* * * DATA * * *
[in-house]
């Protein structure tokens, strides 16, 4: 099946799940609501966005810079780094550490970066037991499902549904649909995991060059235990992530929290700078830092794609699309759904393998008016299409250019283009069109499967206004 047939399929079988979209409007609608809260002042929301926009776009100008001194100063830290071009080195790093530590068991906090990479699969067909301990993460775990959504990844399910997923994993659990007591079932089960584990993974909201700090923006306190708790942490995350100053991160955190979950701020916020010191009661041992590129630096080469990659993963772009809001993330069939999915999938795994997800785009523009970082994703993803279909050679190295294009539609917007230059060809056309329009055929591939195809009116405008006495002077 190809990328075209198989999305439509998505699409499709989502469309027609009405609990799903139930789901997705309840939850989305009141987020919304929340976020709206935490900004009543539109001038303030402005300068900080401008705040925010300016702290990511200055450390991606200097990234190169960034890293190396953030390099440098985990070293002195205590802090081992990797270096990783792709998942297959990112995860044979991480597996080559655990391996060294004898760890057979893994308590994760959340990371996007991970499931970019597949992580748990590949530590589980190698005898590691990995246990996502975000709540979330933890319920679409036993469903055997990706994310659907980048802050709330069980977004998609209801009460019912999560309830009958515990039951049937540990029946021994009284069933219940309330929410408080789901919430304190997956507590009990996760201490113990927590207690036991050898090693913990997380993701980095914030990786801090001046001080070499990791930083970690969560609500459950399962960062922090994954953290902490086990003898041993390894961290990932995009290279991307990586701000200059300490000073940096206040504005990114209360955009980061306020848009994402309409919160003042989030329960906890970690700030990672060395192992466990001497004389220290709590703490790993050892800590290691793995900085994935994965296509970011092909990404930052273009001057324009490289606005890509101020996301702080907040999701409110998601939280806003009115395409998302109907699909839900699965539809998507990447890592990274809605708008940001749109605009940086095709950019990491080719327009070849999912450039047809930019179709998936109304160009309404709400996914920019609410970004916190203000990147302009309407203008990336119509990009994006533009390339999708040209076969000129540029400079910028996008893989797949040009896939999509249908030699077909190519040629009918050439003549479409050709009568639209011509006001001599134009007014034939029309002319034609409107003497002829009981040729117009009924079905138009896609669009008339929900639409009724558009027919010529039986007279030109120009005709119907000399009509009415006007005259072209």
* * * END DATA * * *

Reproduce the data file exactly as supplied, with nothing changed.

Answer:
[in-house]
């Protein structure tokens, strides 16, 4: 099946799940609501966005810079780094550490970066037991499902549904649909995991060059235990992530929290700078830092794609699309759904393998008016299409250019283009069109499967206004 047939399929079988979209409007609608809260002042929301926009776009100008001194100063830290071009080195790093530590068991906090990479699969067909301990993460775990959504990844399910997923994993659990007591079932089960584990993974909201700090923006306190708790942490995350100053991160955190979950701020916020010191009661041992590129630096080469990659993963772009809001993330069939999915999938795994997800785009523009970082994703993803279909050679190295294009539609917007230059060809056309329009055929591939195809009116405008006495002077 190809990328075209198989999305439509998505699409499709989502469309027609009405609990799903139930789901997705309840939850989305009141987020919304929340976020709206935490900004009543539109001038303030402005300068900080401008705040925010300016702290990511200055450390991606200097990234190169960034890293190396953030390099440098985990070293002195205590802090081992990797270096990783792709998942297959990112995860044979991480597996080559655990391996060294004898760890057979893994308590994760959340990371996007991970499931970019597949992580748990590949530590589980190698005898590691990995246990996502975000709540979330933890319920679409036993469903055997990706994310659907980048802050709330069980977004998609209801009460019912999560309830009958515990039951049937540990029946021994009284069933219940309330929410408080789901919430304190997956507590009990996760201490113990927590207690036991050898090693913990997380993701980095914030990786801090001046001080070499990791930083970690969560609500459950399962960062922090994954953290902490086990003898041993390894961290990932995009290279991307990586701000200059300490000073940096206040504005990114209360955009980061306020848009994402309409919160003042989030329960906890970690700030990672060395192992466990001497004389220290709590703490790993050892800590290691793995900085994935994965296509970011092909990404930052273009001057324009490289606005890509101020996301702080907040999701409110998601939280806003009115395409998302109907699909839900699965539809998507990447890592990274809605708008940001749109605009940086095709950019990491080719327009070849999912450039047809930019179709998936109304160009309404709400996914920019609410970004916190203000990147302009309407203008990336119509990009994006533009390339999708040209076969000129540029400079910028996008893989797949040009896939999509249908030699077909190519040629009918050439003549479409050709009568639209011509006001001599134009007014034939029309002319034609409107003497002829009981040729117009009924079905138009896609669009008339929900639409009724558009027919010529039986007279030109120009005709119907000399009509009415006007005259072209």